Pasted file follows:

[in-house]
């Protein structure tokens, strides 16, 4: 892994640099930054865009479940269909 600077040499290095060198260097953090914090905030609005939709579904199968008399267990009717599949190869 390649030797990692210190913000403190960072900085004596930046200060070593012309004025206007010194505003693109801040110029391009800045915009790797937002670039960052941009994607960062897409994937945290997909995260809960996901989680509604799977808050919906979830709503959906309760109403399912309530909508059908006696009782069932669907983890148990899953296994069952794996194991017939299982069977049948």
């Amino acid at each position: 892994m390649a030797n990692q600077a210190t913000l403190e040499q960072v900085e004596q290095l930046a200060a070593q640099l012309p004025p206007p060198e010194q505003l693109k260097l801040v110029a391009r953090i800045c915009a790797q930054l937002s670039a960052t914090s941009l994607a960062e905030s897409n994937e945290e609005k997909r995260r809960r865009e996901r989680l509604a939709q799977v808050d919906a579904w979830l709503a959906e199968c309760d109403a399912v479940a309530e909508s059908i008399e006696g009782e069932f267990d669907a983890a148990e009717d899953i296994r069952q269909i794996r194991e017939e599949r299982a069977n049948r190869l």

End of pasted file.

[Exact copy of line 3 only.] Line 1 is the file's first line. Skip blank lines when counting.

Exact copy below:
């Amino acid at each position: 892994m390649a030797n990692q600077a210190t913000l403190e040499q960072v900085e004596q290095l930046a200060a070593q640099l012309p004025p206007p060198e010194q505003l693109k260097l801040v110029a391009r953090i800045c915009a790797q930054l937002s670039a960052t914090s941009l994607a960062e905030s897409n994937e945290e609005k997909r995260r809960r865009e996901r989680l509604a939709q799977v808050d919906a579904w979830l709503a959906e199968c309760d109403a399912v479940a309530e909508s059908i008399e006696g009782e069932f267990d669907a983890a148990e009717d899953i296994r069952q269909i794996r194991e017939e599949r299982a069977n049948r190869l």